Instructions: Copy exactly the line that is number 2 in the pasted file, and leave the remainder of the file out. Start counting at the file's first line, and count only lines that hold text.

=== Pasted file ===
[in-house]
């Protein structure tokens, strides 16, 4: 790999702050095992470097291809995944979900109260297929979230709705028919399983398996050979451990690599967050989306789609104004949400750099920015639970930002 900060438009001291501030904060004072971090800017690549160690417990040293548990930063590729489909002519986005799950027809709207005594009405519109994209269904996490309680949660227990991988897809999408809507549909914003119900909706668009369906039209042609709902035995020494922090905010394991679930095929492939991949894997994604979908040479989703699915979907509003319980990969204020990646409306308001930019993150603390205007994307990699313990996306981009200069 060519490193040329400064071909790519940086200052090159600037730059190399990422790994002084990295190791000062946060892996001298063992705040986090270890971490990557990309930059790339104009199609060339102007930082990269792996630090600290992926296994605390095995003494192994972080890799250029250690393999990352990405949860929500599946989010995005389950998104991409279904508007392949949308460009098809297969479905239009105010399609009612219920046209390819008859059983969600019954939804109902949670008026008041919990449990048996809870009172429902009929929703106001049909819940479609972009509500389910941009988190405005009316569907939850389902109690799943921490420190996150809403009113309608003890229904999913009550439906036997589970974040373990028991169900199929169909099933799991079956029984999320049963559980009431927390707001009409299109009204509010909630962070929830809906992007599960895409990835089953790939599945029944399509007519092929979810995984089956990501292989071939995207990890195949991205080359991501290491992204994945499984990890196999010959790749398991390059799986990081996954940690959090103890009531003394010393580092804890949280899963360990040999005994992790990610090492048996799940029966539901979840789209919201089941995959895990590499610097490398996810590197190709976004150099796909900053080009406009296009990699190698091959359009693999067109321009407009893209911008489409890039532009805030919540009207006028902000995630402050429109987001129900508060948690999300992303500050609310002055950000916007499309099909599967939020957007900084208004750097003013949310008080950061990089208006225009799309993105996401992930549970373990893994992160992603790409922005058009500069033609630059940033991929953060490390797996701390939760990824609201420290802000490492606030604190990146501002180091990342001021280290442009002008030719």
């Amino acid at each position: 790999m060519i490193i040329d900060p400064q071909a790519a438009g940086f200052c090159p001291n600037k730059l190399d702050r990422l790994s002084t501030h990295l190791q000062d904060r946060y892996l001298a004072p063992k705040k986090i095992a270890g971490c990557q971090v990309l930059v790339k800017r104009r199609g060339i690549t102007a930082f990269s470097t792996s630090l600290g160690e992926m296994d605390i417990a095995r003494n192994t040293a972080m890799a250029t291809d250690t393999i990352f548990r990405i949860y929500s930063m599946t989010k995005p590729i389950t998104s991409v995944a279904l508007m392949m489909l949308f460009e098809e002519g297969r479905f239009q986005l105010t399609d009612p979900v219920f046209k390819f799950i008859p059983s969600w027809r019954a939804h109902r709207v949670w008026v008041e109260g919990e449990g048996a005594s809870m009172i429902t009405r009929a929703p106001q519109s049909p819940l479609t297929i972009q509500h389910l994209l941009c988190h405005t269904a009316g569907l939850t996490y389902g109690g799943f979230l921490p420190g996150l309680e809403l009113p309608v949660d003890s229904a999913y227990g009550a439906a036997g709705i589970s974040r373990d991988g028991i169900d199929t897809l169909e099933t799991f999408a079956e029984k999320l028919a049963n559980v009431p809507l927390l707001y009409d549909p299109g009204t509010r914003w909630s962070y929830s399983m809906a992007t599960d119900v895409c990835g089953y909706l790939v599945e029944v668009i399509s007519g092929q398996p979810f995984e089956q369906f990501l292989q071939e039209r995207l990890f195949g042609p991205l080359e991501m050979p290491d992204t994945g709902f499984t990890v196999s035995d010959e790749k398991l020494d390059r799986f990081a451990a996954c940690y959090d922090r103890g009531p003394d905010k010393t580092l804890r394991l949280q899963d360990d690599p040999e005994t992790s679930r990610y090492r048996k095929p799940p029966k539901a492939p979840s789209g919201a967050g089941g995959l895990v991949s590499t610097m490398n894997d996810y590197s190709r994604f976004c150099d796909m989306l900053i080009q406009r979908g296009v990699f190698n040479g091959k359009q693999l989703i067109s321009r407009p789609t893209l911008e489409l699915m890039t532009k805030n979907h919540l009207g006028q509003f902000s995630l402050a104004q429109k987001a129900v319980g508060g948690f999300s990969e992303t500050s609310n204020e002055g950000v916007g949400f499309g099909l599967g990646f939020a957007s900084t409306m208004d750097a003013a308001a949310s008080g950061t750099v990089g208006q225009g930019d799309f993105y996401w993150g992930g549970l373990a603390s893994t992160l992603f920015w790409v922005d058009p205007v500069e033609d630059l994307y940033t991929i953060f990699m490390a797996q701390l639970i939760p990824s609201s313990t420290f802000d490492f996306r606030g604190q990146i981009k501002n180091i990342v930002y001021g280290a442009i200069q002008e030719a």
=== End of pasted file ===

């Protein structure tokens, strides 16, 4: 790999702050095992470097291809995944979900109260297929979230709705028919399983398996050979451990690599967050989306789609104004949400750099920015639970930002 900060438009001291501030904060004072971090800017690549160690417990040293548990930063590729489909002519986005799950027809709207005594009405519109994209269904996490309680949660227990991988897809999408809507549909914003119900909706668009369906039209042609709902035995020494922090905010394991679930095929492939991949894997994604979908040479989703699915979907509003319980990969204020990646409306308001930019993150603390205007994307990699313990996306981009200069 060519490193040329400064071909790519940086200052090159600037730059190399990422790994002084990295190791000062946060892996001298063992705040986090270890971490990557990309930059790339104009199609060339102007930082990269792996630090600290992926296994605390095995003494192994972080890799250029250690393999990352990405949860929500599946989010995005389950998104991409279904508007392949949308460009098809297969479905239009105010399609009612219920046209390819008859059983969600019954939804109902949670008026008041919990449990048996809870009172429902009929929703106001049909819940479609972009509500389910941009988190405005009316569907939850389902109690799943921490420190996150809403009113309608003890229904999913009550439906036997589970974040373990028991169900199929169909099933799991079956029984999320049963559980009431927390707001009409299109009204509010909630962070929830809906992007599960895409990835089953790939599945029944399509007519092929979810995984089956990501292989071939995207990890195949991205080359991501290491992204994945499984990890196999010959790749398991390059799986990081996954940690959090103890009531003394010393580092804890949280899963360990040999005994992790990610090492048996799940029966539901979840789209919201089941995959895990590499610097490398996810590197190709976004150099796909900053080009406009296009990699190698091959359009693999067109321009407009893209911008489409890039532009805030919540009207006028902000995630402050429109987001129900508060948690999300992303500050609310002055950000916007499309099909599967939020957007900084208004750097003013949310008080950061990089208006225009799309993105996401992930549970373990893994992160992603790409922005058009500069033609630059940033991929953060490390797996701390939760990824609201420290802000490492606030604190990146501002180091990342001021280290442009002008030719």